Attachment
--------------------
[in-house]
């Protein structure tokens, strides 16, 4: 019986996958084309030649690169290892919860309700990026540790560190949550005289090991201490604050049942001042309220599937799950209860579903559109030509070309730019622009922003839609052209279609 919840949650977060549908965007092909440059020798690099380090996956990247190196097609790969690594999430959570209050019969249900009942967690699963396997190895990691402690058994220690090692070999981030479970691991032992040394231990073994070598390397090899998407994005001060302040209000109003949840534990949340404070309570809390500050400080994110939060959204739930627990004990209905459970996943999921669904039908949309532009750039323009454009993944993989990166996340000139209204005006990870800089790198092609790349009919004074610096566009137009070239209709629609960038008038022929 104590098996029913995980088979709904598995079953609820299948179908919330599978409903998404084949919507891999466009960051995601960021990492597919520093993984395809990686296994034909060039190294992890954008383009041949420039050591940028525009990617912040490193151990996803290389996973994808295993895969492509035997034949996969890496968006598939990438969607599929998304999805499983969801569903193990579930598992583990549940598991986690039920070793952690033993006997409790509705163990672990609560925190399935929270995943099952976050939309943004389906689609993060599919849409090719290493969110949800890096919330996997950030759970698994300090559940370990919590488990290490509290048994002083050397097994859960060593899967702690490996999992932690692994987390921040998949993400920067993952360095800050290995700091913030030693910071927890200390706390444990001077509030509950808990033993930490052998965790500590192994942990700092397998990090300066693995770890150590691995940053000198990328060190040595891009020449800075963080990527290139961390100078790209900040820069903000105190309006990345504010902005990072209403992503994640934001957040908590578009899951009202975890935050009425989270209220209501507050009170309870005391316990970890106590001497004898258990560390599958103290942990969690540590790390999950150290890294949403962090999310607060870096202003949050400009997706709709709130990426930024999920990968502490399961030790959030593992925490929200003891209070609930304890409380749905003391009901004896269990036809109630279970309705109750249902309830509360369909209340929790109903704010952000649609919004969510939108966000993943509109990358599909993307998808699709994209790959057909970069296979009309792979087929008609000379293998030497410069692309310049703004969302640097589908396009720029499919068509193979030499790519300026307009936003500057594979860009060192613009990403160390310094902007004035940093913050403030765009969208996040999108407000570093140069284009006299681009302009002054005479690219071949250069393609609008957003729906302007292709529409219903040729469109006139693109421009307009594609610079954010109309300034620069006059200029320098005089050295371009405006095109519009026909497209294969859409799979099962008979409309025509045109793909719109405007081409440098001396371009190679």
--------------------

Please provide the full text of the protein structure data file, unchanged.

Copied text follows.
[in-house]
């Protein structure tokens, strides 16, 4: 019986996958084309030649690169290892919860309700990026540790560190949550005289090991201490604050049942001042309220599937799950209860579903559109030509070309730019622009922003839609052209279609 919840949650977060549908965007092909440059020798690099380090996956990247190196097609790969690594999430959570209050019969249900009942967690699963396997190895990691402690058994220690090692070999981030479970691991032992040394231990073994070598390397090899998407994005001060302040209000109003949840534990949340404070309570809390500050400080994110939060959204739930627990004990209905459970996943999921669904039908949309532009750039323009454009993944993989990166996340000139209204005006990870800089790198092609790349009919004074610096566009137009070239209709629609960038008038022929 104590098996029913995980088979709904598995079953609820299948179908919330599978409903998404084949919507891999466009960051995601960021990492597919520093993984395809990686296994034909060039190294992890954008383009041949420039050591940028525009990617912040490193151990996803290389996973994808295993895969492509035997034949996969890496968006598939990438969607599929998304999805499983969801569903193990579930598992583990549940598991986690039920070793952690033993006997409790509705163990672990609560925190399935929270995943099952976050939309943004389906689609993060599919849409090719290493969110949800890096919330996997950030759970698994300090559940370990919590488990290490509290048994002083050397097994859960060593899967702690490996999992932690692994987390921040998949993400920067993952360095800050290995700091913030030693910071927890200390706390444990001077509030509950808990033993930490052998965790500590192994942990700092397998990090300066693995770890150590691995940053000198990328060190040595891009020449800075963080990527290139961390100078790209900040820069903000105190309006990345504010902005990072209403992503994640934001957040908590578009899951009202975890935050009425989270209220209501507050009170309870005391316990970890106590001497004898258990560390599958103290942990969690540590790390999950150290890294949403962090999310607060870096202003949050400009997706709709709130990426930024999920990968502490399961030790959030593992925490929200003891209070609930304890409380749905003391009901004896269990036809109630279970309705109750249902309830509360369909209340929790109903704010952000649609919004969510939108966000993943509109990358599909993307998808699709994209790959057909970069296979009309792979087929008609000379293998030497410069692309310049703004969302640097589908396009720029499919068509193979030499790519300026307009936003500057594979860009060192613009990403160390310094902007004035940093913050403030765009969208996040999108407000570093140069284009006299681009302009002054005479690219071949250069393609609008957003729906302007292709529409219903040729469109006139693109421009307009594609610079954010109309300034620069006059200029320098005089050295371009405006095109519009026909497209294969859409799979099962008979409309025509045109793909719109405007081409440098001396371009190679």